“Not another day! Not another day!” I recall these lines from a TV commercial (but ironically, I don’t recall the product) where a parrot repeated these words his owner said on a daily basis as he prepared to go to work. I remember thinking that I could relate to that poor parrot owner and felt like getting out of bed to face another day at work was a Herculean effort. It wasn’t that I didn’t love what I did. It wasn’t that I didn’t love my colleagues. It was that the culture had really deteriorated and I had lost respect for the leadership that either didn’t notice the decline in morale or didn’t care. Neither option was acceptable.
Culture was a tricky subject prior to the pandemic, but it has become even more challenging during this new remote world in which many of us find ourselves working. Our sense of common purpose, belonging and identity have eroded by not being physically around our colleagues. For those who are working in person and on the frontlines of patient care, the unprecedented pandemic environment has created stressful work situations that threaten the well-being of health care professionals. Perhaps you are seeing this in your own hospital or other health care organization. Or perhaps you are one of those feeling this unbearable stress. It’s time for health care organizations to take their “culture temperature” to be sure that culture isn’t faltering and, therefore, threatening strategy. If you do find your culture is faltering, there are tools to prevent further erosion and even reverse some of the ill effects and habits.
I learned about the importance of positive culture from my father. He was a skillful negotiator and was well-liked by almost everyone he encountered. His patience and kindness were remembered by those around him even though he didn’t recognize he had these unique skills. What made him successful in his business endeavors was his ability to treat every person with respect. He may not have agreed with you, but you never felt anger or disgust from him.
Even when I wanted him to say something unkind about someone I felt deserved it, he refused, and would often try to think of what that person might have going on in their lives that would prevent him or her from sharing kindness with others. While at the time that was a maddening trait, I now see just how wise my father was. You see, my father had mastered the art of gratitude and it permeated every aspect of his life, both personal and professional. He was grateful for the little gifts that he believed everyone brought into his world and he let them know.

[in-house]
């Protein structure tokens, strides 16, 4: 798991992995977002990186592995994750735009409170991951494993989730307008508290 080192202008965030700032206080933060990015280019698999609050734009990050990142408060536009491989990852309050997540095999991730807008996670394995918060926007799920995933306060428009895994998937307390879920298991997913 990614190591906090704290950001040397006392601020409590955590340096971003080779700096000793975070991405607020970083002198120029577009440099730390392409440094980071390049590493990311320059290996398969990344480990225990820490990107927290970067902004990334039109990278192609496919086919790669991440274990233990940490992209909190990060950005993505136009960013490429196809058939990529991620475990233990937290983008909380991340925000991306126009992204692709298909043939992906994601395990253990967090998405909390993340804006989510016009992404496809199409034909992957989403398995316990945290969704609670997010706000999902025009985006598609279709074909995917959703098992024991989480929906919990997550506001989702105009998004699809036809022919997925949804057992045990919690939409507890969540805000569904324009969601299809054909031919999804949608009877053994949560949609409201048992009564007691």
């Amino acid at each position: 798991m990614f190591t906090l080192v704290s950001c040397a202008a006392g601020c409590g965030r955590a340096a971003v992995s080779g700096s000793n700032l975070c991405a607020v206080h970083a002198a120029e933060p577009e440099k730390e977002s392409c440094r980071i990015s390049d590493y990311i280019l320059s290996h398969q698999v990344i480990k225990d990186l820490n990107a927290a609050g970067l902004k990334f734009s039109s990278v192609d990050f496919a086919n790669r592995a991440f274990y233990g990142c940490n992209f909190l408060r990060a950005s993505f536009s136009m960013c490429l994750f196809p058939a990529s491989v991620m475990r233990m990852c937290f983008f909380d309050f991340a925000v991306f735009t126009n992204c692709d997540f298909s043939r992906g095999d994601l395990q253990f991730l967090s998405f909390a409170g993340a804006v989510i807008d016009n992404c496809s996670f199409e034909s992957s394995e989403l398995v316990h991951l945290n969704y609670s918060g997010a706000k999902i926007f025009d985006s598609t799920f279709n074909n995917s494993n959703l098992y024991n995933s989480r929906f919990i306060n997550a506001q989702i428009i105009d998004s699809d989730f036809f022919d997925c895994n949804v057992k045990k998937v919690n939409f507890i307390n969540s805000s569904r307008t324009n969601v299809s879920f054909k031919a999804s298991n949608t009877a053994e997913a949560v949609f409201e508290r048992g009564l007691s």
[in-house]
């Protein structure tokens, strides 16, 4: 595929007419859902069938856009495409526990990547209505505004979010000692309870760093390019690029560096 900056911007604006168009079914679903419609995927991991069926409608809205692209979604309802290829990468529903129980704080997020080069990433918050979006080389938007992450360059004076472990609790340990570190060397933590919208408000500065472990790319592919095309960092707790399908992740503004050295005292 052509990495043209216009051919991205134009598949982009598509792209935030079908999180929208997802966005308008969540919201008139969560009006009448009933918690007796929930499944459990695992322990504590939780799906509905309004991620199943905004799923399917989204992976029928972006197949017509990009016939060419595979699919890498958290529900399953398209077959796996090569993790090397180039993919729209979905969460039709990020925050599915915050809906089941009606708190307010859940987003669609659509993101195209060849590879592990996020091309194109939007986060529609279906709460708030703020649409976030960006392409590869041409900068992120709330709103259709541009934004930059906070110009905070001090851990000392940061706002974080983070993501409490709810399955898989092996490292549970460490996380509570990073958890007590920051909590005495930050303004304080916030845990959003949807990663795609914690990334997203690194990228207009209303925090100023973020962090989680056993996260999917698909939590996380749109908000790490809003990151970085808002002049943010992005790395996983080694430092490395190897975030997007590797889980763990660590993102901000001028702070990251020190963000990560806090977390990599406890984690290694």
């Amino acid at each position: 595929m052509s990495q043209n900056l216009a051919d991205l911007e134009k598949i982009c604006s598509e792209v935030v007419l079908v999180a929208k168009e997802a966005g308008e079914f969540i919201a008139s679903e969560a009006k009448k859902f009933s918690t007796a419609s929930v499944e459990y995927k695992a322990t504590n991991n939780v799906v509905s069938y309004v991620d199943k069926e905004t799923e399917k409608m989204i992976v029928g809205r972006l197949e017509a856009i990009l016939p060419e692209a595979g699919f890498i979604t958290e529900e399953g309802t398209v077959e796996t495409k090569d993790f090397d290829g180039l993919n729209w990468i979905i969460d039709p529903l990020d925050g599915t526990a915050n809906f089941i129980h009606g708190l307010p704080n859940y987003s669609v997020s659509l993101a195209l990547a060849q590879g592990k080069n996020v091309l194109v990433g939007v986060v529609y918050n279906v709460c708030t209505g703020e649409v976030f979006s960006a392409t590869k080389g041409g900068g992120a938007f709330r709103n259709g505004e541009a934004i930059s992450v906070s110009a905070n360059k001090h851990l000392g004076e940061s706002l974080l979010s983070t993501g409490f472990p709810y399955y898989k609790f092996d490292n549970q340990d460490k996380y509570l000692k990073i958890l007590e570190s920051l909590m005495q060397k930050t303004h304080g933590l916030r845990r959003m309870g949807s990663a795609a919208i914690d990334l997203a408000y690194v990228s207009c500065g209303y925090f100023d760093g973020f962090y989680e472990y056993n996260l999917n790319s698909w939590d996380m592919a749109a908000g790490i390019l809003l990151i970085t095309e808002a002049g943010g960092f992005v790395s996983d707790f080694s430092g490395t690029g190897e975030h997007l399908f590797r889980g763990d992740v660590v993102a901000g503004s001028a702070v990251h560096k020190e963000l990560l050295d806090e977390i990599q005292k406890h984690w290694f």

Gratitude is at the heart of a healthy, values-based culture and can be the valuable tool we use to stop culture deterioration. This isn’t just a hunch, as we now have research on gratitude proving its benefits on physiological and psychological health. If you have ever worked in a culture that has veered onto dysfunction junction, you are well aware of how toxic the resulting environment is on staff. It’s incredibly difficult to crawl out of the deep hole that a bad culture creates, but it is possible if you have gratitude throughout the organization.
Gratitude isn’t something that should be scoffed at as “warm and fuzzy,” but should instead be pursued as the secret weapon to help build highly functioning cultures. Gratitude works. Think about a time in your professional (or personal) life when someone stopped what they were doing to say, “Thank you.” The validation that simple phrase provides is invaluable. As humans, we need to know our work matters and that WE matter. We have an instinctive nature to be generous with one another and this furthers the concept of gratitude. When something so simple can provide such tremendous benefits, we mustn’t take it for granted. We must practice it.
Leaders who are successful at showing genuine gratitude build healthy cultures, but it must involve everyone within the organization to truly move the needle. “Reciprocity” is a key concept of gratitude. Benefits abound on both the person who received the act of kindness and on the person who initiated the act. We see clinical burnout at astonishing rates these days and we are learning that when gratitude is exchanged between coworkers, it helps elevate the culture of that unit/department/hospital to positively impact employee engagement scores. Moreover, when employees are engaged, they are providing excellent care, thereby positively impacting patient experience scores.
Building a healthy values-based culture isn’t simple and it doesn’t happen overnight. But incorporating gratitude into your daily professional activities can go a long way in making your corner of the world a happier and more productive place. Try it and see if a spoonful of gratitude helps your culture improve!